FTX Crashing Crypto Exchange Exec Had Ties to Massive Poker Cheating Scandal

Written by:
Nagesh Rath
Published on:

An attorney with ties to a high profile poker cheating case became the Chief Regulatory Officer of FTX in 2020 and continues to serve in that role.  That crypto exchange is now in some serious trouble.

Daniel Friedberg is the lawyer in question.  Friedberg was once an attorney for Ultimate Bet during a superuser scandal in 2008, CoinGeek first reported back in August of last year.  Poker players were bilked out of around $50 million by UB owner Russ Hamilton.  That online poker site was later indicted by the U.S. Justice Department in April 2011 as part of a sweeping probe that also resulted in the indictments of PokerStars and Full Tilt Poker.  The action would go on to be dubbed "Black Friday".

Friedberg's role in the 2008 scandal extended far beyond any legal assistance he may have provided.

Friedberg was allegedly overheard in an audio tape released in 2013 "actively conspiring with the other principals in attendance to (a) publicly obfuscate the source of the cheating, (b) minimize the amount of restitution made to players, and (c) force shareholders to shoulder most of the bill," writes Steven Stradbrooke of CoinGeek.

Friedberg's apparent ties to that cheating scandal are more relevant than ever with FTX struggling to stay afloat.  Stradbrooke described Friedberg's role as FTX's Chief Regulatory Officer as "almost comically inappropriate".

FTX CEO Sam Bankman-Fried tweeted out Thursday morning that he is “sorry,” admitting that he “f---ed up” and “should have done better" as the exchange attempts to keep from going bankrupt.  At one time earlier in the year FTX was valued at $32 billion.  Some $5 billion was withdrawn from the exchange on Sunday alone, Bankman-Fried claims.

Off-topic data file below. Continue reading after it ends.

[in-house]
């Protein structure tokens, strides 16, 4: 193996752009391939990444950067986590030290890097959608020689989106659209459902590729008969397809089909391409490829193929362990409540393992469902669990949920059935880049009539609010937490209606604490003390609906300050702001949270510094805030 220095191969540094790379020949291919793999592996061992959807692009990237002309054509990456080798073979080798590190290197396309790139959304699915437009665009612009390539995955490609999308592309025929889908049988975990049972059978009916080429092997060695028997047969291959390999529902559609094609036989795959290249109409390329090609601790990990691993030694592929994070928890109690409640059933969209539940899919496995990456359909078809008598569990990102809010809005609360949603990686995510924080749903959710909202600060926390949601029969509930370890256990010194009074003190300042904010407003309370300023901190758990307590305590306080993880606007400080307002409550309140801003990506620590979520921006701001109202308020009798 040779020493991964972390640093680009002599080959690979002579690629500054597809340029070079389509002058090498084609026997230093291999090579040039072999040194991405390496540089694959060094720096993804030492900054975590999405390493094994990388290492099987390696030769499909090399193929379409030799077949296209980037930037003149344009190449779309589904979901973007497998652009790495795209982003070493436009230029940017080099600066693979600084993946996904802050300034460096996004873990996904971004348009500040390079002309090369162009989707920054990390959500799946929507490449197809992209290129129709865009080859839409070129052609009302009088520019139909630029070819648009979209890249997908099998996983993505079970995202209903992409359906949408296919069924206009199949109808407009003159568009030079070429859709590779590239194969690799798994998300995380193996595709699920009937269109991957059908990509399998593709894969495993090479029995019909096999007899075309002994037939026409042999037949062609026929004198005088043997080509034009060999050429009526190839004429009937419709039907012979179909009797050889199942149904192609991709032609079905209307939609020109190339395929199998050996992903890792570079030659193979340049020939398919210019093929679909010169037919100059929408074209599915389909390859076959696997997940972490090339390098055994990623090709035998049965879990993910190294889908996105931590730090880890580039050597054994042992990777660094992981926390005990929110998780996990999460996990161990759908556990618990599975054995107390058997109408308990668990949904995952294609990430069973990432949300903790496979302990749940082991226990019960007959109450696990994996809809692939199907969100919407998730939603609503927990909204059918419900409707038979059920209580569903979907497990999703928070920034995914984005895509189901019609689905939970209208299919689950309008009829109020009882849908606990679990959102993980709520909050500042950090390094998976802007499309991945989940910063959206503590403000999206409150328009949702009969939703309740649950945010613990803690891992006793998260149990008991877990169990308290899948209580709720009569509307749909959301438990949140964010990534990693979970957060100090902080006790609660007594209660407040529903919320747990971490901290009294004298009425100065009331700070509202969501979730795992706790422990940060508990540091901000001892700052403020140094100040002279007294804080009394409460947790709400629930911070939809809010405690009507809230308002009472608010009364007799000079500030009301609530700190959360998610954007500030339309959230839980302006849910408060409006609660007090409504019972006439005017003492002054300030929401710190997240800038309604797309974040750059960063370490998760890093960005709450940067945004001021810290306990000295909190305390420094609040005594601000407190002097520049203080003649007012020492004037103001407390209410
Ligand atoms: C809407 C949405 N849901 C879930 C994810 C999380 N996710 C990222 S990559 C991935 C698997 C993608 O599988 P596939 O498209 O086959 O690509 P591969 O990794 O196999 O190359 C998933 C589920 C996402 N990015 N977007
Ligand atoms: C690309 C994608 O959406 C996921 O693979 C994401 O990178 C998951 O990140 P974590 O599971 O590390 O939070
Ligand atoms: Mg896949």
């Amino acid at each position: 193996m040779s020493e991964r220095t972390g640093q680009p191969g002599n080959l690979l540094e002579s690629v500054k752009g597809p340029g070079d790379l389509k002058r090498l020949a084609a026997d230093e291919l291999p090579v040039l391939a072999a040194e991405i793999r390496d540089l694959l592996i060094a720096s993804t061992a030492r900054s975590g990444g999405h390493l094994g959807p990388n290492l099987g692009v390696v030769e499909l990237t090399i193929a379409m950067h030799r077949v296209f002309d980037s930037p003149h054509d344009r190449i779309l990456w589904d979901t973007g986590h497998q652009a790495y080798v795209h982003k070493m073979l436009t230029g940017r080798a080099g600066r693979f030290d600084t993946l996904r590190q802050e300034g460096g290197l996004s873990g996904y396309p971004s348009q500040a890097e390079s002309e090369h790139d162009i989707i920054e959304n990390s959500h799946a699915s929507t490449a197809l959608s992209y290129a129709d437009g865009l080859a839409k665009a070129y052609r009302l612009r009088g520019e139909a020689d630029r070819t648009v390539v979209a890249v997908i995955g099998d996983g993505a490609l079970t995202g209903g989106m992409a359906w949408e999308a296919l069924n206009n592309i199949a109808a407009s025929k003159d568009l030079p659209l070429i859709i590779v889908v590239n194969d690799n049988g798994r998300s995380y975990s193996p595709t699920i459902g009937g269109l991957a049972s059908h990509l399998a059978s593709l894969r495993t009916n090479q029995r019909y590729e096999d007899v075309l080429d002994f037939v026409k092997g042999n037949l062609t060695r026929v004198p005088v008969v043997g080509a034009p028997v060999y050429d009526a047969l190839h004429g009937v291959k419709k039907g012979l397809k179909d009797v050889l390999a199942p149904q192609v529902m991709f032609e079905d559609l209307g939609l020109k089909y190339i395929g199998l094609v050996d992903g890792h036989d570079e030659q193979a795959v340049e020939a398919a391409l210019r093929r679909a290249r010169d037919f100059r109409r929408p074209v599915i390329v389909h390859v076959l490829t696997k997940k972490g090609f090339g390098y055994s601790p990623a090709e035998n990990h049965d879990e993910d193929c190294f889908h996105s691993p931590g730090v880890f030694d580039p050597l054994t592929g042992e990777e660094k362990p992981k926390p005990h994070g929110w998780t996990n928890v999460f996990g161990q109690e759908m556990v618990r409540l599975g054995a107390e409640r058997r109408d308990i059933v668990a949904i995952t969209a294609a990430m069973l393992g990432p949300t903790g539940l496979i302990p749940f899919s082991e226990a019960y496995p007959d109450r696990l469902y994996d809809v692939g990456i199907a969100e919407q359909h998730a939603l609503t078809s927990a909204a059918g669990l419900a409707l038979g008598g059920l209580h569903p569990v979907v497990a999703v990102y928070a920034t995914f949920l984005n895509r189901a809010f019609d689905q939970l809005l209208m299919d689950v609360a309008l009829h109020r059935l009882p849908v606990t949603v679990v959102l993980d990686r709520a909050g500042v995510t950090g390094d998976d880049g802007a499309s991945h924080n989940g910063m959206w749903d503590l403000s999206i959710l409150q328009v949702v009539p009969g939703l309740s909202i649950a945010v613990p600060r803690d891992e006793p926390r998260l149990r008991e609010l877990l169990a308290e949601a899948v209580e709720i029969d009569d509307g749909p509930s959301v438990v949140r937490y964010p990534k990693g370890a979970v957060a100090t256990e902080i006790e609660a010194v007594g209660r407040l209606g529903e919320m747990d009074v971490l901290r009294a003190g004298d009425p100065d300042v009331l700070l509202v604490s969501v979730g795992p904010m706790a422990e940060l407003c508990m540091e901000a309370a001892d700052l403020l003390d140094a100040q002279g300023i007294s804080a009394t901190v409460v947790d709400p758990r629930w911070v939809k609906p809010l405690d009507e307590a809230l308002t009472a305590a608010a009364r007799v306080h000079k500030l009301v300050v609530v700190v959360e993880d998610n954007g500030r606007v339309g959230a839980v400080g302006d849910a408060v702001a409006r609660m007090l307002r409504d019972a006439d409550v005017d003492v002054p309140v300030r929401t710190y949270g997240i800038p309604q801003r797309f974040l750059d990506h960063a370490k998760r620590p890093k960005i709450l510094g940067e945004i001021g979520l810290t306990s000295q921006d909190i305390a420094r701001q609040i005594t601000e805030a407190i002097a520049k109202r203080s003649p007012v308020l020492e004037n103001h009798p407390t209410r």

By Wednesday, he warned investors of an $8 billion shortfall and that FTX would require emergency funding. 

“I also should have been communicating more very recently,” wrote Bankman-Fried. “Transparently--my hands were tied during the duration of the possible Binance deal; I wasn’t particularly allowed to say much publicly. But of course it’s on me that we ended up there in the first place.”

Bankman-Fried also revealed he will be shutting down Alameda Research, the trading firm he co-founded alongside FTX.  This is the same Alameda Research company CoinGeek once noted helped Bankman-Fried to "become one of the single largest individual donors to Joe Biden’s 2020 presidential campaign".  Stradbrooke questioned at the time the FTX CEO's motives for wishing to participate in crypto compliance discussions with the Biden Administration, sort of alluding to a wolf watching the sheep scenario.

Binance on Wednesday announced it would no longer entertain an acquisition of FTX.

They released this statement:

"As a result of corporate due diligence, as well as the latest news reports regarding mishandled customer funds and alleged US agency investigations, we have decided that we will not pursue the potential acquisition of http://FTX.com."

FTX claimed via Twitter Thursday night that withdrawals "will resume shortly", without offering an estimated time frame.

- Nagesh Rath, Gambling911.com

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